Most significant, and most in need of some response, is Plaintiff's observation that, even if the summary chart were accurate and supported, and shows that Drs. Carter and Nerad taught overloads for some semesters, "[t]his does not answer the key question of whether first, these faculty volunteered to do so, and second, how it affected their compensation." Id . Notwithstanding this pointed critique of their evidence and argument, Defendants filed no reply. Thus, the Court is left with unanswered questions. It could be that Drs. Carter and Nerad were indeed paid for a teaching overload and that explains the lack of a reply from Defendants. Or, it could be that Defendants' failure to properly respond to discovery prevents them from now submitting the evidence that would refute that argument. Or, the absence of a reply from Defendants could simply reflect the somewhat haphazard or cavalier approach exhibited by counsel in these lawsuits. Regardless of the reason, these unresolved questions leave as a disputed fact whether Plaintiff was treated differently than other faculty members.

Similar unresolved questions remain regarding Defendant Grant's handling of Plaintiff's FMLA leave request and Defendant Hubbard's interactions with Plaintiff's students in October 2011. While perhaps neither of these incidents would independently support a retaliation claim, Plaintiff is correct that this conduct must be viewed in the context of Defendants' overall treatment of Plaintiff. As this Court has noted, "it behooves courts to consider whether based upon the combined effect of alleged events, a reasonable worker could be dissuaded from engaging in protected activity.'" Smith v. Vilsack , 832 F.Supp.2d 573, 585 (D. Md. 2011) (quoting Test v. Holder , 614 F.Supp.2d 73, 84 (D.D.C. 2009), emphasis in Test).

While the Court will permit Plaintiff's Title VII retaliation claim to go forward, the Court finds that Defendants are entitled to summary judgment on Plaintiff's § 1983 claims and the § 1981 claim to the extent that these claims are premised on the allegation that Plaintiff was discriminated against because of her membership in some identifiable and protected class. While Plaintiff alleges that she was discriminated against on the basis of her "race, color, religion, sex, or national origin, " Am. Compl. ¶ 5, she has provided no evidence to support that allegation.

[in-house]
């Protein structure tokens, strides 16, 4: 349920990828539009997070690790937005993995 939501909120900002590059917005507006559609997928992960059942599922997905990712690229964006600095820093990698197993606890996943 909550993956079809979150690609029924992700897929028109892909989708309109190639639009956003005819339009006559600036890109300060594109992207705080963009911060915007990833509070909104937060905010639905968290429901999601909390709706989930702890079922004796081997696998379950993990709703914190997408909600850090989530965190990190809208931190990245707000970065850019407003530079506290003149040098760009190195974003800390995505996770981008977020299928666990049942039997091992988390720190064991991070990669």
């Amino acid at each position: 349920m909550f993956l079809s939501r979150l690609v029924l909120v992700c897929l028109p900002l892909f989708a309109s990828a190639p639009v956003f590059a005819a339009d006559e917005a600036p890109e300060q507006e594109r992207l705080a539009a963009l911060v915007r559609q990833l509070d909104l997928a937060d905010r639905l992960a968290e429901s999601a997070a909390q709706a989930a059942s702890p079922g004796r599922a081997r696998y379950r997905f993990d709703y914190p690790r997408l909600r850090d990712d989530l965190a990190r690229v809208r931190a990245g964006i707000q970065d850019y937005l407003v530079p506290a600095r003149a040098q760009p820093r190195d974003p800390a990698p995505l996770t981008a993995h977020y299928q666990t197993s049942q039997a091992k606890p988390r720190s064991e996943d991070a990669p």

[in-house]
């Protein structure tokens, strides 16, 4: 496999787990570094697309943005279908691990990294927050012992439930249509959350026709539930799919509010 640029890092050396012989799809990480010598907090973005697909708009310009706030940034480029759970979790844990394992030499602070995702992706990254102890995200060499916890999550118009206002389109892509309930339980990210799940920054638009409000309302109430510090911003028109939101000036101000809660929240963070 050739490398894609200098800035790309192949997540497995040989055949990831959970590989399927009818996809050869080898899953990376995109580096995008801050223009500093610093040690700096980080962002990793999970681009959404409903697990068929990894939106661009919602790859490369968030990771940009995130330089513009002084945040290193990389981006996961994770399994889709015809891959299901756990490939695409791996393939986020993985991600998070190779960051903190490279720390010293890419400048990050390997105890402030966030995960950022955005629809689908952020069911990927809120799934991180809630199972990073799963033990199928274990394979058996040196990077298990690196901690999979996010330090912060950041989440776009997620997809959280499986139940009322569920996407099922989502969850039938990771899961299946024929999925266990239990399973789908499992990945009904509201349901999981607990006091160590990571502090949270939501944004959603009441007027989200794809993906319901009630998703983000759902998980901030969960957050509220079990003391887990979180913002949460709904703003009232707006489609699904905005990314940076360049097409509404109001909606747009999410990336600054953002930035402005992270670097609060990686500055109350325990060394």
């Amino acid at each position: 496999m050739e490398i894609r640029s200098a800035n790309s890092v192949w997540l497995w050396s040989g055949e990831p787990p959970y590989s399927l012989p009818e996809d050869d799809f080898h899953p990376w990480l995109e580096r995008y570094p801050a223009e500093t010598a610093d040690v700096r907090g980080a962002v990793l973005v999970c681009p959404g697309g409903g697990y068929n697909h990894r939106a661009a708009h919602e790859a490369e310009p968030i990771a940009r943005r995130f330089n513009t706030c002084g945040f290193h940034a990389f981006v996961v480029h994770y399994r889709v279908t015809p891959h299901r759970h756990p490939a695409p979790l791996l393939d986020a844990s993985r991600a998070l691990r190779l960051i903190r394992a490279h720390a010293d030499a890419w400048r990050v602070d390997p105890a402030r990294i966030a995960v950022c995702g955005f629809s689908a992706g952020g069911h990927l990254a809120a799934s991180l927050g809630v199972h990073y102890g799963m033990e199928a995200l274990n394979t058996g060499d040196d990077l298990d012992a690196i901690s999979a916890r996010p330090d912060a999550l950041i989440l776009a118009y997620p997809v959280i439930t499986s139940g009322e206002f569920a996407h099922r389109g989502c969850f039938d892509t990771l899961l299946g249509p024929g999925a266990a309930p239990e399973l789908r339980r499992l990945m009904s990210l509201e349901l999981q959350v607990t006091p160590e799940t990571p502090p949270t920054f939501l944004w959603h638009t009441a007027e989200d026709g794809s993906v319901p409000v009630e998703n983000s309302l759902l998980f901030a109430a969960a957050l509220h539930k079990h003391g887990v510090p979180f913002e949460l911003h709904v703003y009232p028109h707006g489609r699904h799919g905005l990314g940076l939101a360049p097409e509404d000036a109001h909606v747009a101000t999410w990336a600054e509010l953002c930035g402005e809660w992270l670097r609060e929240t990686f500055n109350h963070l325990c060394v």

The Court notes at the outset that, while alleging discrimination on the basis of religion, Plaintiff never identifies her own religion, much less that of any other Morgan State employee who may have been treated differently. Plaintiff does identify her national origin as Nigerian, her ethnicity as Igbo, and states that she is "a member of the race commonly perceived as black' in the United States." Am. Compl. ¶¶ 8, 75. Plaintiff also repeats throughout her Amended Complaint that she was treated differently because she is a "Nigerian woman of Igbo origin" but, in opposing the motion for summary judgment, offers little evidence or argument that Defendants' conduct towards her was based on her gender, race, or national origin. For the most part, Plaintiff does not even identify the race or national origin of those she believes were treated more favorably than she.